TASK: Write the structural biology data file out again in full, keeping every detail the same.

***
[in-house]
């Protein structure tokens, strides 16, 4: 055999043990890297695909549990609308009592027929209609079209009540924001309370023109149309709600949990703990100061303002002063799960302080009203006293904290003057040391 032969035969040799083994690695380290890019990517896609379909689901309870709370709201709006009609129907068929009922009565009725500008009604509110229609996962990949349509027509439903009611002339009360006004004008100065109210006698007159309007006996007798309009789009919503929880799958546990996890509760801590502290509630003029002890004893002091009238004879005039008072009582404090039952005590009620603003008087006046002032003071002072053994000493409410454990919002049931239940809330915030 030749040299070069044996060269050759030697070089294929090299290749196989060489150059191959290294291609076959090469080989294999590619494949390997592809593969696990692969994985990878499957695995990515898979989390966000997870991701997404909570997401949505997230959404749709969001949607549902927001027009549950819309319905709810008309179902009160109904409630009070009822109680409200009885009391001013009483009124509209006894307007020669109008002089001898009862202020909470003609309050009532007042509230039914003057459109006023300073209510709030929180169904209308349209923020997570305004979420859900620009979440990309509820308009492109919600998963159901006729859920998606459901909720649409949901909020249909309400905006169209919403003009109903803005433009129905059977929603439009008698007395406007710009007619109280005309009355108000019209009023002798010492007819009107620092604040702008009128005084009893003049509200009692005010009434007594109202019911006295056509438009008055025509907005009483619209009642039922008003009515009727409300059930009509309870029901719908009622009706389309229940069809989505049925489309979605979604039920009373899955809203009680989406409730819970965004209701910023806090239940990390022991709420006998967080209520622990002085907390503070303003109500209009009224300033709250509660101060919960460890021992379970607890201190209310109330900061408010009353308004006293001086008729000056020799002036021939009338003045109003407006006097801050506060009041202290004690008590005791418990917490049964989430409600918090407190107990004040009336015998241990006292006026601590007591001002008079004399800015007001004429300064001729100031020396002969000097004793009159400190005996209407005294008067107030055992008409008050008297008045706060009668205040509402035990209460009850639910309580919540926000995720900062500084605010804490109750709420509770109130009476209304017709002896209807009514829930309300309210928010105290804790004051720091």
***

[in-house]
């Protein structure tokens, strides 16, 4: 055999043990890297695909549990609308009592027929209609079209009540924001309370023109149309709600949990703990100061303002002063799960302080009203006293904290003057040391 032969035969040799083994690695380290890019990517896609379909689901309870709370709201709006009609129907068929009922009565009725500008009604509110229609996962990949349509027509439903009611002339009360006004004008100065109210006698007159309007006996007798309009789009919503929880799958546990996890509760801590502290509630003029002890004893002091009238004879005039008072009582404090039952005590009620603003008087006046002032003071002072053994000493409410454990919002049931239940809330915030 030749040299070069044996060269050759030697070089294929090299290749196989060489150059191959290294291609076959090469080989294999590619494949390997592809593969696990692969994985990878499957695995990515898979989390966000997870991701997404909570997401949505997230959404749709969001949607549902927001027009549950819309319905709810008309179902009160109904409630009070009822109680409200009885009391001013009483009124509209006894307007020669109008002089001898009862202020909470003609309050009532007042509230039914003057459109006023300073209510709030929180169904209308349209923020997570305004979420859900620009979440990309509820308009492109919600998963159901006729859920998606459901909720649409949901909020249909309400905006169209919403003009109903803005433009129905059977929603439009008698007395406007710009007619109280005309009355108000019209009023002798010492007819009107620092604040702008009128005084009893003049509200009692005010009434007594109202019911006295056509438009008055025509907005009483619209009642039922008003009515009727409300059930009509309870029901719908009622009706389309229940069809989505049925489309979605979604039920009373899955809203009680989406409730819970965004209701910023806090239940990390022991709420006998967080209520622990002085907390503070303003109500209009009224300033709250509660101060919960460890021992379970607890201190209310109330900061408010009353308004006293001086008729000056020799002036021939009338003045109003407006006097801050506060009041202290004690008590005791418990917490049964989430409600918090407190107990004040009336015998241990006292006026601590007591001002008079004399800015007001004429300064001729100031020396002969000097004793009159400190005996209407005294008067107030055992008409008050008297008045706060009668205040509402035990209460009850639910309580919540926000995720900062500084605010804490109750709420509770109130009476209304017709002896209807009514829930309300309210928010105290804790004051720091």